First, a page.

Medicare Advantage, under which CMS pays private health plans to provide Medicare benefits to seniors, has grown rapidly, to 37% of all beneficiaries, due to popularity with the elderly and health plan companies. Health care has suffered in recent decades as competition in most sectors has declined. A report from the Commonwealth Foundation probes whether this is occurring in Medicare Advantage as well. (Comm. Report) Looking at the period from 2009 to 2017, the authors looked at the competitiveness of markets in each county in the US. According to their analysis, markets are concentrated and have become more concentrated since 2009, using the traditional HHI measure. Many Medicare Advantage markets are served by one or a few insurers. Most of those are rural, but some are not. Typically in urban areas, seniors have a wide choice of plans, but most insurers are offering multiple plans, so the real competition is more limited. Looking at the averages across all counties (which is really a bad way to do this, you need to separate rural from urban markets), in 2009, the average was 9.9 plans and 4.5 insurers and in 2017 it was 6.9 plans and 2.5 insurers. The top two insurers in a county had an average of at least 81% of market share in all years. A more telling statistic is that 70% of enrollees were in highly concentrated markets by HHI measures.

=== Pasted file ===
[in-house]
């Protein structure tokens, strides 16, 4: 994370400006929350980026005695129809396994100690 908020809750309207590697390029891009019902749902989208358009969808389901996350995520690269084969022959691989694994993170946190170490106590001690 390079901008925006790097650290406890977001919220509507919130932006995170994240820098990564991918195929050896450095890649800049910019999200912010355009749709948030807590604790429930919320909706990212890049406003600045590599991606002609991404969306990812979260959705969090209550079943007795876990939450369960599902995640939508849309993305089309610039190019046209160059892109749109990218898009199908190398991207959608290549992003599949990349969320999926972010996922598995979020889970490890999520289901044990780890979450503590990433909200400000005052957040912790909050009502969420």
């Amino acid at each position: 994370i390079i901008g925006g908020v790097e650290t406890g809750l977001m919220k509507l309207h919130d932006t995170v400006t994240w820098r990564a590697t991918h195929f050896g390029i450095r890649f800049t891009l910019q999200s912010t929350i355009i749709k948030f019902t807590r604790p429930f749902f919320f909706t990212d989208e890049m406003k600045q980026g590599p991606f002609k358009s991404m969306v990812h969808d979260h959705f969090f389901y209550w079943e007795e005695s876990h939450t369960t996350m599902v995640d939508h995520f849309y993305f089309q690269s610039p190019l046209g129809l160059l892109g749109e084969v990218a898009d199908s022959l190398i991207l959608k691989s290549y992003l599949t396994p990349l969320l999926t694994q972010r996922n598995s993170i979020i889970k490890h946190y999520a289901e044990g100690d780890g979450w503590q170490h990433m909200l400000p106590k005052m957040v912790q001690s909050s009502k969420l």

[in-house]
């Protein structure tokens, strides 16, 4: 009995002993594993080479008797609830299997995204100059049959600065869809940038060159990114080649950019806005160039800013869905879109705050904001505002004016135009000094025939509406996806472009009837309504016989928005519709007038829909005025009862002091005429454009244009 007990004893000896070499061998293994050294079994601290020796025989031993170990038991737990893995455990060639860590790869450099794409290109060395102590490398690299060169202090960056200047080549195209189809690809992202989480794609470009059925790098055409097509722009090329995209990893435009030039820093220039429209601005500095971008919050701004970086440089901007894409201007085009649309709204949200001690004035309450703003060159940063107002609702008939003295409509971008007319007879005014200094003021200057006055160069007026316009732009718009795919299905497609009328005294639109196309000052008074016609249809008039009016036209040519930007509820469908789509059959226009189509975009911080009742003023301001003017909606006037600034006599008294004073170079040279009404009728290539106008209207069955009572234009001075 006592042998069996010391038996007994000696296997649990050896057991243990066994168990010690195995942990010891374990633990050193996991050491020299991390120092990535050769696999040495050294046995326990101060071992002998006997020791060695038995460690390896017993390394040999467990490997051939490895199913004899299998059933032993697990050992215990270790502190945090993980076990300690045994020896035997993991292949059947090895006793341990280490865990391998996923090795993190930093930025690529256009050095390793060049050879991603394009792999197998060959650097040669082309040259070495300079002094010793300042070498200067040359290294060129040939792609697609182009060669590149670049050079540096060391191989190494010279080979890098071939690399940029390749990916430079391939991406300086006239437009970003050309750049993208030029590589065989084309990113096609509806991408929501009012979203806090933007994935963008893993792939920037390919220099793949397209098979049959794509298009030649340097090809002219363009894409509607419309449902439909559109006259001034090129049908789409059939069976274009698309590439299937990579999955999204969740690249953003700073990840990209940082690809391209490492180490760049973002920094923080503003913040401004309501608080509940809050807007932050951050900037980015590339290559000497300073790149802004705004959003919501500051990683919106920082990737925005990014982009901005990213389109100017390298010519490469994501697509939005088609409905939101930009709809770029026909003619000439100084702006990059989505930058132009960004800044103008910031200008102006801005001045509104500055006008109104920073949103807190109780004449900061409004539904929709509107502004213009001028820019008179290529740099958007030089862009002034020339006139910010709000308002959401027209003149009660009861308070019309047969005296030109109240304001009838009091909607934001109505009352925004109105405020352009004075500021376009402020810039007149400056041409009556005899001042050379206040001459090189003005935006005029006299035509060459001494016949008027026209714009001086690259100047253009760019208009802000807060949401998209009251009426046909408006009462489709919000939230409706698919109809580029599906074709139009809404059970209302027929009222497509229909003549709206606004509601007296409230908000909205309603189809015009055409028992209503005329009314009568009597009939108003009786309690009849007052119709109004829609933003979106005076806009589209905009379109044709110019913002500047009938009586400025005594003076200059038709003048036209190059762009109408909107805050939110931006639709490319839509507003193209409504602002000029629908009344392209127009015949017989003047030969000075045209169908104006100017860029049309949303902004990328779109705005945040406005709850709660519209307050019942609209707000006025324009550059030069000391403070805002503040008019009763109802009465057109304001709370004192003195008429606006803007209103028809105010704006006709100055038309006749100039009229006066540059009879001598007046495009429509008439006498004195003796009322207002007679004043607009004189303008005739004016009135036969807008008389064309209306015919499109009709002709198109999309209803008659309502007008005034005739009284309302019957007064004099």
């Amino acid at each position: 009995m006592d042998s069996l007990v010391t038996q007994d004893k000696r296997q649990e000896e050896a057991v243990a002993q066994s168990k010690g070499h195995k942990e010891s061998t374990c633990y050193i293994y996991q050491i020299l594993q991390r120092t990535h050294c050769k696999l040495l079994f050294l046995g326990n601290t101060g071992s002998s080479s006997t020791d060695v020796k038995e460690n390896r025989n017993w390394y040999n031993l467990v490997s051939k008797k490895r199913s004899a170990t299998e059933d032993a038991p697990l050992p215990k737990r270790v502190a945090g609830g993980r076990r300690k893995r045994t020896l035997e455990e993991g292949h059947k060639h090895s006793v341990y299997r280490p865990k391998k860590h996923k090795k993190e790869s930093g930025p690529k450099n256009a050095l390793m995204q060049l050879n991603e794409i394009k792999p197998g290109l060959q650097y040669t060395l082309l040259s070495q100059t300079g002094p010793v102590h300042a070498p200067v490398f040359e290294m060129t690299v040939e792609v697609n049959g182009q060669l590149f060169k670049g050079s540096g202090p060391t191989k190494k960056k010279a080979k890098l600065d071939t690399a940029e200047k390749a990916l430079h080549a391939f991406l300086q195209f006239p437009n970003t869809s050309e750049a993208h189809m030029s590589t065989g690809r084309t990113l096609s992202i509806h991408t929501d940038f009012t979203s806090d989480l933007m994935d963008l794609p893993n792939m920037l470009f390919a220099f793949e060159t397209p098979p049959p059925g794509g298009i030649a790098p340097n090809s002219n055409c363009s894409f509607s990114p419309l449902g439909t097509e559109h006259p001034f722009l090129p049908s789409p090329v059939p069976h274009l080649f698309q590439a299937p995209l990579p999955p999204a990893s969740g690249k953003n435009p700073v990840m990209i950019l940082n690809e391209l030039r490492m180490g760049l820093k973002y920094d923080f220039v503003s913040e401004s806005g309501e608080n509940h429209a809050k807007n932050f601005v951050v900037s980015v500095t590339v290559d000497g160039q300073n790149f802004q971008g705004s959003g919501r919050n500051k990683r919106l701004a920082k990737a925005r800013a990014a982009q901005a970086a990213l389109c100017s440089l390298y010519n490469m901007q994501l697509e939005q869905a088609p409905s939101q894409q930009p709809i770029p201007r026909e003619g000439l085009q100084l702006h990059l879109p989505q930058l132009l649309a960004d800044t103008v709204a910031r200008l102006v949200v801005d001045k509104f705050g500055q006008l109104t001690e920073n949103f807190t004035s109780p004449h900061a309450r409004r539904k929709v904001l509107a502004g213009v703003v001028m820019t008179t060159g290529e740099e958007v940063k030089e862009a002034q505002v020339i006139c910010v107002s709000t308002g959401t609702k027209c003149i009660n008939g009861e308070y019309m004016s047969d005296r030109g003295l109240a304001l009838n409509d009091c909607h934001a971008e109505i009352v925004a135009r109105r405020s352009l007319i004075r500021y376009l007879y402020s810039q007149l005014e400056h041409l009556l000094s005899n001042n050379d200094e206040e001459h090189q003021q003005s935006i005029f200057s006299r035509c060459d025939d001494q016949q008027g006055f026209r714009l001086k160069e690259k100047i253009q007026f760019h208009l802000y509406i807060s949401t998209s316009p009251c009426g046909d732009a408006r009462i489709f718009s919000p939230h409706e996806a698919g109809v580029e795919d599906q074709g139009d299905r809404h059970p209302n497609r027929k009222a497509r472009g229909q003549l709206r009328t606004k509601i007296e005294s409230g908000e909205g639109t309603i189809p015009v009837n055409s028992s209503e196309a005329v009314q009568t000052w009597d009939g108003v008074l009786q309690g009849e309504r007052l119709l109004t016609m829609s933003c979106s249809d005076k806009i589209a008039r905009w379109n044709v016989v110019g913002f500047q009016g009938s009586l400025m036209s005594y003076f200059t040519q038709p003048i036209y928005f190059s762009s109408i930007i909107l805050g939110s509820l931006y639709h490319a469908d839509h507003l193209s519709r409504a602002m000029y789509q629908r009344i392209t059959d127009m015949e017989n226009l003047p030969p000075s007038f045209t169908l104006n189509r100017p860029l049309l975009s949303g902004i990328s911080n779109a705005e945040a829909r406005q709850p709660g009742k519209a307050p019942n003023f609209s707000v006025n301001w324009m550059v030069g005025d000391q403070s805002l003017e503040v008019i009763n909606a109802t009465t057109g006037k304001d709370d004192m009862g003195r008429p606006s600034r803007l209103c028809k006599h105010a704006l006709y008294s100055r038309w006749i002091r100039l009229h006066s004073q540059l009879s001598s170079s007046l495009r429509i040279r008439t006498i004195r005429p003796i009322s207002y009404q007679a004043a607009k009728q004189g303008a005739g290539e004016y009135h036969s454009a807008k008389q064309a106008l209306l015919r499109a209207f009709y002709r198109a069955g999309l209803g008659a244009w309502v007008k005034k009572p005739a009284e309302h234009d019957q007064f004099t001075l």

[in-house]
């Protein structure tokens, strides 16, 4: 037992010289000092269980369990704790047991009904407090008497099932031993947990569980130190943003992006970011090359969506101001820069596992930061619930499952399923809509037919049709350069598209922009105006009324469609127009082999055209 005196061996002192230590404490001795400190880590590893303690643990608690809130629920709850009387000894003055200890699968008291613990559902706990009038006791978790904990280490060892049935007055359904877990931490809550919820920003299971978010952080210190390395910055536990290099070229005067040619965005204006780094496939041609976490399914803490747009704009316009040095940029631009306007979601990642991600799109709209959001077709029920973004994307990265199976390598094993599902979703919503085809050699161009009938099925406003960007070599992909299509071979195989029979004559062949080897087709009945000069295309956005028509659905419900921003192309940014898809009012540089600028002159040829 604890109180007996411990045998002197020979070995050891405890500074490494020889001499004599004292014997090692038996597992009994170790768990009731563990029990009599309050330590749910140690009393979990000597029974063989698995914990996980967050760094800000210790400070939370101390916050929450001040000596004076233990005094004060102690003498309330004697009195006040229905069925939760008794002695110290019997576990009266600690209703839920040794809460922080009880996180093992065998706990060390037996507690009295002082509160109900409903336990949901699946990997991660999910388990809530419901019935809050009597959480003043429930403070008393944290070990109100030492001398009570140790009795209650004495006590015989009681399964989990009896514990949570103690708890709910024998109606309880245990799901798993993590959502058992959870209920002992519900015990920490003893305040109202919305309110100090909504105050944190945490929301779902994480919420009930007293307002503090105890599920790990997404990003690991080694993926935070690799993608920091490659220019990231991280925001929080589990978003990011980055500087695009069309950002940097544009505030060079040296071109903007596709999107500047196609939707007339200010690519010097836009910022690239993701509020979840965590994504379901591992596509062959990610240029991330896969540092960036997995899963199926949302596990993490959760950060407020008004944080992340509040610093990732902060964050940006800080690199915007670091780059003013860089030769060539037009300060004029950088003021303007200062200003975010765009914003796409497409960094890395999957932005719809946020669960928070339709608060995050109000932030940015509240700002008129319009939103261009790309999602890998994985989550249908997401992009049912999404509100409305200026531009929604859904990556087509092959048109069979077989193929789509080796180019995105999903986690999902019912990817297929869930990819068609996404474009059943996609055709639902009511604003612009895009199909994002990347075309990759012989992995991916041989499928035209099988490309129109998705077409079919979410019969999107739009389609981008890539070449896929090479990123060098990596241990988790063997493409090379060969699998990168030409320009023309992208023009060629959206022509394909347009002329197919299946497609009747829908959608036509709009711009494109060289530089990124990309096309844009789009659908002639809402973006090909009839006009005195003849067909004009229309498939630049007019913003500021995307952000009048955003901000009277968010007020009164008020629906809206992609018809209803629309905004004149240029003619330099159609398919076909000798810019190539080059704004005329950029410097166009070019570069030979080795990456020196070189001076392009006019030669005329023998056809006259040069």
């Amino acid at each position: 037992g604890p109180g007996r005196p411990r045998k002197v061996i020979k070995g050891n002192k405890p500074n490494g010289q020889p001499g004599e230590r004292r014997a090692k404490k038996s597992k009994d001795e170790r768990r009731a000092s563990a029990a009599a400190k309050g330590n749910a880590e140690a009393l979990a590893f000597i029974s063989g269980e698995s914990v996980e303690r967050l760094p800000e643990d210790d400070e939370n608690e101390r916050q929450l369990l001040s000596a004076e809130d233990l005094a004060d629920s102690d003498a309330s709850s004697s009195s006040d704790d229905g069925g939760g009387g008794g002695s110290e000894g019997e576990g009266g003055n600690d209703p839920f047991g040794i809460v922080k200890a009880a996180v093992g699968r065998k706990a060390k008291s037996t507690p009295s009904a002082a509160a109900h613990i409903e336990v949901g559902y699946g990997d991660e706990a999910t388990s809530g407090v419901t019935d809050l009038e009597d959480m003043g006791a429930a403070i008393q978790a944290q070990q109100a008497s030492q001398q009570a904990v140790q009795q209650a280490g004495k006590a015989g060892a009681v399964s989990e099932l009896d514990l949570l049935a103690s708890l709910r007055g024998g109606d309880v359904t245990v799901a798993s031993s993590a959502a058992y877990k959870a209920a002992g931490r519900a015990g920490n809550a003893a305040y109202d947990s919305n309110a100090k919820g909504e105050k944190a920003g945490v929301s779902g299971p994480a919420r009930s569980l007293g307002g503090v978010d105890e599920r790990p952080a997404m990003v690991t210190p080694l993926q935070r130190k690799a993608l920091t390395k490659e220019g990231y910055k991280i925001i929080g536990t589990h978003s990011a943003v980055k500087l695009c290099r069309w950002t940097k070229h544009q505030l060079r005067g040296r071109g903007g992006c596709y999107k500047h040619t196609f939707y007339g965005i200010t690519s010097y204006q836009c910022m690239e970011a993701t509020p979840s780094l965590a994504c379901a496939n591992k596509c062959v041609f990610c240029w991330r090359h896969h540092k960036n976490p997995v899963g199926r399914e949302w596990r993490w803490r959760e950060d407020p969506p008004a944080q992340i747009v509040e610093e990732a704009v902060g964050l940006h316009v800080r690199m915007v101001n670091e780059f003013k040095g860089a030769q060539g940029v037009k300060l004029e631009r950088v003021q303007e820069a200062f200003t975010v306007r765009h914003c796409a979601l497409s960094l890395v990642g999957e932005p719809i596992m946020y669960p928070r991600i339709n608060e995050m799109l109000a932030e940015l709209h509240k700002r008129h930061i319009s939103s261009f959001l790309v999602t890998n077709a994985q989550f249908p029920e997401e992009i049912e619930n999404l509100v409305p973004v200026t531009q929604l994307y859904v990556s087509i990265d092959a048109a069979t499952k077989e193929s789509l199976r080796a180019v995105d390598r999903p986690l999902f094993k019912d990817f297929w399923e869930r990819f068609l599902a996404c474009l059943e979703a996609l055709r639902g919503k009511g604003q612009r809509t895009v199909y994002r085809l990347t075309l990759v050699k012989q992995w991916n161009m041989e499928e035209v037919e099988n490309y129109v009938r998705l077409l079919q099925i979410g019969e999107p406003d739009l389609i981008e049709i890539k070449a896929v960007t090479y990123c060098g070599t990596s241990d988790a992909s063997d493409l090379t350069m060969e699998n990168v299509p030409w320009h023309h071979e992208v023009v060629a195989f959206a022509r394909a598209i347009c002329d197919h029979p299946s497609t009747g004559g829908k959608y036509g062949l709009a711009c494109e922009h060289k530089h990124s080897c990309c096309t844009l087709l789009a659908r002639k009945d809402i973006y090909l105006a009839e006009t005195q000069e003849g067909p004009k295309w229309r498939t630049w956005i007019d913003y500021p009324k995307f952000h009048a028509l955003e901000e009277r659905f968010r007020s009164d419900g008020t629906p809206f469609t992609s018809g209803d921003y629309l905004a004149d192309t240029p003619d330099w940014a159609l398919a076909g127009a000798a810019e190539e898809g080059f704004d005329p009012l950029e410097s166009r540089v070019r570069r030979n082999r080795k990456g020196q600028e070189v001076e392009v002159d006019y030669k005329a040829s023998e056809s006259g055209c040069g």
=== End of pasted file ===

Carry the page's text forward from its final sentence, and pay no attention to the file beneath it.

But when you look by county population, there is less concentration. That makes sense, because plans are motivated to do business where they can get more enrollees. The authors also make a point that there are a number of plans in most areas that don’t currently offer an MA product, so that potential competition may constrain behavior. But the true reality, given the payment structure for MA and CMS’ price-setting powers, is that it matters less that markets are concentrated. And if you look at the premiums charged to enrollees by the plans, and the extra benefits they are offering, it is clear that consumers aren’t being ripped off. In fact, the number of zero-premium plans has risen, as has the level of supplementary benefits. And quality, as measured by CMS, has generally risen across all MA plans, so if there is a lack of competition, it isn’t showing up in reduced quality. What really drives Medicare Advantage success is the inefficiency of the fee-for-service arm. That is used to determine benchmark rates. Now CMS could force a more pure form of competitive bidding, and it probably should, which would save the program more money. But it is not currently apparent that concentrated markets are hurting the beneficiaries enrolled in MA plans. This report basically has a misdirected analysis and doesn’t really tell us anything meaningful about how much competition there is and how much it matters.